Now add more rich friends … dozens, hundreds, thousands. At what point should this become a taxable activity? As long as you are still doing basically the same thing -- pooling private funds to pursue joint personal goals -- the answer is arguably “never.”
Now at this point someone will notice that, in a lot of ways, a church resembles that large group of friends, hanging out, doing some worship, having bake sales to support missionary work. Why, then, should they not be able to add “political campaigning” to the list of stuff they do together?
Because churches are not just exempt from taxation themselves; donations to churches count as a charitable deduction, which means that any amount you donate to your church reduces your taxable income by that amount. That money has not been taxed at all, which means that donations are no longer simply an instance of private consumption. They are being subsidized by the government -- and the government has the right to decide what sort of activity it wants to subsidize.
Is political activity by churches something that the government should be subsidizing? I’d argue “probably not.” If we want to subsidize political activism, we should subsidize all of it, not just the activity that happens to be performed by charitable institutions. We should offer individuals a deduction for any campaign flyers they print on their own dime. Allowing only some groups to enjoy tax subsidies for campaigning, while others have to pay for it out of taxable income, is more likely to distort the political process than to improve it.
Charitable groups, after all, are often the beneficiaries of government money aimed at various public ends, like providing lunches to school children and helping care for the needy (and potentially school vouchers, which could finance church-run schools). Allowing those groups to simultaneously enjoy a large tax subsidy, while campaigning for politicians, would encourage the growth of a sort of perpetual-motion money machine, in which tax-exempt donations are funneled into lobbying the government for more tax money.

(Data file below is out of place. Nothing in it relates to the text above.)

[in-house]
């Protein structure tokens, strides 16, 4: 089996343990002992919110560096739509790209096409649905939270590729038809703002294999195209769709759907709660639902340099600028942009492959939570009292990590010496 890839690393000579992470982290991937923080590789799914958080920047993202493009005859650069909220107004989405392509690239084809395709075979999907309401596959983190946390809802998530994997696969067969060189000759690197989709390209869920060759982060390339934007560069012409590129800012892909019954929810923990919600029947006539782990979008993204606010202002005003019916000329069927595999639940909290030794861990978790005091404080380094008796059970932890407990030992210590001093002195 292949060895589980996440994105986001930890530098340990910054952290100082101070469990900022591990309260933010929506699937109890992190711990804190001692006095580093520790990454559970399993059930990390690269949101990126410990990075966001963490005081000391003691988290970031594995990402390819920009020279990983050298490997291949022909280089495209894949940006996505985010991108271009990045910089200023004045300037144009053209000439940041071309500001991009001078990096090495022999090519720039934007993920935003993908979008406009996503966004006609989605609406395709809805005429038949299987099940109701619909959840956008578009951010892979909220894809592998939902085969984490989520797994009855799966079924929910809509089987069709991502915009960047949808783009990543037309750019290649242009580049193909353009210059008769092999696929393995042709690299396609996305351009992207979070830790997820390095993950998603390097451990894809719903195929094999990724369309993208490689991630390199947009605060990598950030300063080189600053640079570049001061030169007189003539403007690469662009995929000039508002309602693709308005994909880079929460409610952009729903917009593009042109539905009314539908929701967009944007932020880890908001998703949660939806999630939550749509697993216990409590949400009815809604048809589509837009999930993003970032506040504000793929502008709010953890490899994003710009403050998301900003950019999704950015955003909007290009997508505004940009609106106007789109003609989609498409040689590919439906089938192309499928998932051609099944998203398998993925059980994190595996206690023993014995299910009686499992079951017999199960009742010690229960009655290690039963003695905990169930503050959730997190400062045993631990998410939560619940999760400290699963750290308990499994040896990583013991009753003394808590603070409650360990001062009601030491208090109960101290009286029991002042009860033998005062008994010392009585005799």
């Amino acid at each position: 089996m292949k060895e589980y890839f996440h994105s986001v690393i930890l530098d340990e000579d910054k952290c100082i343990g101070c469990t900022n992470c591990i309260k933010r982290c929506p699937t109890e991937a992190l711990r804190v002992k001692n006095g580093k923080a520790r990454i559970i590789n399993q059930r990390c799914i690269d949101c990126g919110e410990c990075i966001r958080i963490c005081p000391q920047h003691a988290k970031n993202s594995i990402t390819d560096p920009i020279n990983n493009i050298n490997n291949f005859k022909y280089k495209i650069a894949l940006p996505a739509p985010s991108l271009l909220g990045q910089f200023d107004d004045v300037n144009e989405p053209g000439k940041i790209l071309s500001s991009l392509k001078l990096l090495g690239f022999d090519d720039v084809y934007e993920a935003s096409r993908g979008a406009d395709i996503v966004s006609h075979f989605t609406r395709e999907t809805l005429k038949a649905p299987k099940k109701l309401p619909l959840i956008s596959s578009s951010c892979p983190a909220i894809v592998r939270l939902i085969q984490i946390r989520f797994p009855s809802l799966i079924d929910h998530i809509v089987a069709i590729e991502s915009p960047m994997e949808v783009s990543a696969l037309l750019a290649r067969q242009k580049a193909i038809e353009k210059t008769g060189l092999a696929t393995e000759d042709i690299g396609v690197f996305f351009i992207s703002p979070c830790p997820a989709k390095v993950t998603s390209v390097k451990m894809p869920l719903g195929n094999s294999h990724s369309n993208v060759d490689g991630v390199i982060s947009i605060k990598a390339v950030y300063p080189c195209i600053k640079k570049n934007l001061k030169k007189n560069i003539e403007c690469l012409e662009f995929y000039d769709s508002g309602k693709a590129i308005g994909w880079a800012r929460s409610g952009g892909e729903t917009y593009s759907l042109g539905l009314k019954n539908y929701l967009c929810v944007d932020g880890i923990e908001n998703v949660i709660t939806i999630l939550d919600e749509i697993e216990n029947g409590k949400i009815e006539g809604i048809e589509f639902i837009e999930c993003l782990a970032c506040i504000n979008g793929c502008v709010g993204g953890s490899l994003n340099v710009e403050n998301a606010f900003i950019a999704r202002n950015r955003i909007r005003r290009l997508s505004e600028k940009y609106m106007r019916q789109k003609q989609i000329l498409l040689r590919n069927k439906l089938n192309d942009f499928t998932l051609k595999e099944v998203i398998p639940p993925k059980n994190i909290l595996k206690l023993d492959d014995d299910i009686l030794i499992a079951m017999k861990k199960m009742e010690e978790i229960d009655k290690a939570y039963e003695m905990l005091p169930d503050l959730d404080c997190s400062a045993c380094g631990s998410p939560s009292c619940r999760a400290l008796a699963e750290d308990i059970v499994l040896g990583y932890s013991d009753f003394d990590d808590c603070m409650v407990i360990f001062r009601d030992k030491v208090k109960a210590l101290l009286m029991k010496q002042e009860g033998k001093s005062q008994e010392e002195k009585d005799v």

Alternatively, we could just strip away the charitable deduction and let churches and other groups do whatever they like with their donations. This would get the government out of the business of deciding what counts as a “real” religion, and what sorts of sermons count as “political activity.” It would be scrupulously fair. And it would not be very popular with churches.
But in fact, the best arrangement is probably the status quo, in which we forbid churches from politicking, and then don’t enforce it too tightly. Churches are, like the rest of us, quite free to do “issue advocacy,” which is why the Catholic Church can remain a tax exempt charity while having very strong opinions about the death penalty and abortion law. They are not free to campaign for candidates, though the IRS probably isn’t going to come knocking if the pastor mentions that George Smith sure has a swell record on the issues that the denomination cares about. But the legal restrictions keep them from going hog-wild and abandoning their religious mission to become an official arm of some political party. And those who don’t attend a church, mosque, synagogue or temple, have to pay for their flyers with no help from the government -- but also get to sleep in on the Sabbath.
This column does not necessarily reflect the opinion of the editorial board or Bloomberg LP and its owners.
Megan McArdle is a Bloomberg View columnist. She wrote for the Daily Beast, Newsweek, the Atlantic and the Economist and founded the blog Asymmetrical Information. She is the author of “The Up Side of Down: Why Failing Well Is the Key to Success.”